The Seven Disciplines of World Citizenship
The seven disciplines of world citizenship mastery of which is key to making informed decisions at the voting booth are: economics, politics, ethics, history, statistics, rhetoric, and science. The key components of each are laid out in this table.
Seven Civic Discplines and Key Components of Each
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The ultimate test of thinking citizenship is the ability to make a strong case for both sides in the next election marshalling principles, facts, and solutions for each of the issues that might be so important it should influence your decision. Without this breadth of research and analysis informed decisions can not be made. Mastery of the basics of these seven civics disciplines is indispensable to this task.
The K-12 curriculum of every school in America (and the world) should be structured around this capstone exam.
How would it work? It would be like rigorous debate training for every child – not just the gifted few. Just as a rigorous musical or athletic training program involves daily practice of at least an hour a day, so would rigorous debate training.
Every day every student would make an argument for something marshalling a principle, a fact, and a solution. She would take the opposite point of view the next day.
Just as the average student who starts a rigorous athletic or musical program at 5 years of age becomes pretty good by age 14 and excellent by age 18 and able to trainer younger students. So too with debate.
Real democracy requires trained thinking citizens. This is the road to real democracy.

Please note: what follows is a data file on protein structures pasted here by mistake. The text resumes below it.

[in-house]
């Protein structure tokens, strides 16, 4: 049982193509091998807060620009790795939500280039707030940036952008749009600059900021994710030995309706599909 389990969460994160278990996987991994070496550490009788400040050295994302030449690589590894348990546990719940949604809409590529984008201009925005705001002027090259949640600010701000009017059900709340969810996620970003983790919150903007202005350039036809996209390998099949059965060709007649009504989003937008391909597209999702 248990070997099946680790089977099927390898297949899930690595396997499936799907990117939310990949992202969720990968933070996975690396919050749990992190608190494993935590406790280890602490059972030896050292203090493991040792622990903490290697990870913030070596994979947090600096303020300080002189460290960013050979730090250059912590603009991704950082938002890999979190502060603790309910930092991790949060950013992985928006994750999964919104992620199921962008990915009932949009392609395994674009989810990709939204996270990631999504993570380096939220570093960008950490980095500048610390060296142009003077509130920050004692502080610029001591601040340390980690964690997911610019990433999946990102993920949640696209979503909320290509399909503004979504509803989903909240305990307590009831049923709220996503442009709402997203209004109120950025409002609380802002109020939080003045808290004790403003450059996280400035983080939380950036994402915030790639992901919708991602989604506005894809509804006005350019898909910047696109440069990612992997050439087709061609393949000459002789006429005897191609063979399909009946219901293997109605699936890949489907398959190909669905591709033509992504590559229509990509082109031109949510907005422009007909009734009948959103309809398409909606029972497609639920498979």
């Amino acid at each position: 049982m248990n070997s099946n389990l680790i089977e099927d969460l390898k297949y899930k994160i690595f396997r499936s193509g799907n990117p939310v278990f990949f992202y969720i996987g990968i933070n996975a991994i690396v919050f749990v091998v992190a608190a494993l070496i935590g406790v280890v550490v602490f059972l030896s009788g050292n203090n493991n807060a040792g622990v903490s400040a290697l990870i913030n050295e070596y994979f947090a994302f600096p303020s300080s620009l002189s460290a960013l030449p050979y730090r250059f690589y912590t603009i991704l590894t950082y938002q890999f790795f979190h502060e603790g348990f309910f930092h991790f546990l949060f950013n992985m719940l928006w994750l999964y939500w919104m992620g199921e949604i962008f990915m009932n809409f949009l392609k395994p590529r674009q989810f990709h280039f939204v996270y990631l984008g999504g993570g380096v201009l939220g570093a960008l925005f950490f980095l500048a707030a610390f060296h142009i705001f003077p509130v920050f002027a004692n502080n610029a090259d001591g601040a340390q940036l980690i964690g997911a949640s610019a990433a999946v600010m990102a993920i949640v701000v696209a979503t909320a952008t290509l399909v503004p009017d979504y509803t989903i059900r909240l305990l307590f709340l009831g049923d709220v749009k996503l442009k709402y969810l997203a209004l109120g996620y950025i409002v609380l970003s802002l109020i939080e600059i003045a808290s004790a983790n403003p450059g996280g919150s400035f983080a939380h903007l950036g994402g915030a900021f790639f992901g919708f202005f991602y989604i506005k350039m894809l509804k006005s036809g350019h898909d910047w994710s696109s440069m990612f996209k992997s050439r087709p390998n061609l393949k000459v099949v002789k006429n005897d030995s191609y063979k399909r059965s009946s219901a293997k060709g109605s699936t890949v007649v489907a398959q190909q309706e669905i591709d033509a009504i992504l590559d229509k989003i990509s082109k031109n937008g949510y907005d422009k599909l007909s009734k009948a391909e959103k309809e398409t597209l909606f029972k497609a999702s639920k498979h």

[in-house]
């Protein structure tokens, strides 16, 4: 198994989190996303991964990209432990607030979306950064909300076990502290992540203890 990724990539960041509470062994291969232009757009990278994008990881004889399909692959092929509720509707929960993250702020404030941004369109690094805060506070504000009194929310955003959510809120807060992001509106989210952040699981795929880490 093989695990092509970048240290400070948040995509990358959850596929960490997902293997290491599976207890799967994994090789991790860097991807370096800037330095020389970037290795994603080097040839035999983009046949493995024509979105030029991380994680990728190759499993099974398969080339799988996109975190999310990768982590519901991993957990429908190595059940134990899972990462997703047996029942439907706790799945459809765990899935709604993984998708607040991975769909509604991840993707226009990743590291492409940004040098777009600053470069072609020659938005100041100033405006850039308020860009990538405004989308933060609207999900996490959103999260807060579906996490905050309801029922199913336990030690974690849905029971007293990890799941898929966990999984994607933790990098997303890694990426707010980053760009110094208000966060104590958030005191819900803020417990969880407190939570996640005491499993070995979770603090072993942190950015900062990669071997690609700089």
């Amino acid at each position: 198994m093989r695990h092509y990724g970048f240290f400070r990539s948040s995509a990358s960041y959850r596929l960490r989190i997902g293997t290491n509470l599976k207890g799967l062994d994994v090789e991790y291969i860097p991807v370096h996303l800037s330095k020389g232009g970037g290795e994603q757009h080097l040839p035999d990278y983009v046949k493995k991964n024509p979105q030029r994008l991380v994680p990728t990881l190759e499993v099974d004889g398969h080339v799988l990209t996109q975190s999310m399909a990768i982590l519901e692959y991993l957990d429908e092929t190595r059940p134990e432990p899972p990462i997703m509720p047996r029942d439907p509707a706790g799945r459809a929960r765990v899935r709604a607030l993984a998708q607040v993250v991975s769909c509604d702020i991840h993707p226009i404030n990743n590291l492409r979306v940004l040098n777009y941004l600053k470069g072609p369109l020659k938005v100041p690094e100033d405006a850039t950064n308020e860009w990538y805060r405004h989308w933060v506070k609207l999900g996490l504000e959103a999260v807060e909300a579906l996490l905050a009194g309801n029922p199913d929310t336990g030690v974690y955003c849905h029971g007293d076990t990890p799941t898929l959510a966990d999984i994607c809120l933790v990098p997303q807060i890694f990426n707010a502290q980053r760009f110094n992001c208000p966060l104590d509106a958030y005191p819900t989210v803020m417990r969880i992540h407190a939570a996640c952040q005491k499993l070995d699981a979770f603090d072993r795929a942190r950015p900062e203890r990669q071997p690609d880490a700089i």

You can not possibly make strong arguments without a basic understanding of the fundamentals of ethics, economics, history, political science, rhetoric, statistics and science. These basics are not a matter of opinion. But this understanding is not there.
During the last decade working in various capacities at Harvard University I have found Harvard Law School professors who confuse the Preamble to the Constitution with the second paragraph of the Declaration of Independence. I have found Harvard seniors whose favorite course was “Justice” who are unable to come up with even a rudimentary definition of the term. I have found economics majors who can not articulate the most basic laws of economics.
But these essentials should be as automatic for a high school graduate as naming the five continents or running through the multiplication table. No more difficult than for an 18 year old tennis player to demonstrate the proper motion of a serve or for a piano player to play an arpeggio. Or for a chemistry major to explain how the periodic table works or what the most important elements in it are. Or a physics student to explain Newton’s three laws of motion, the phases of the moon, or the cause of the seasons.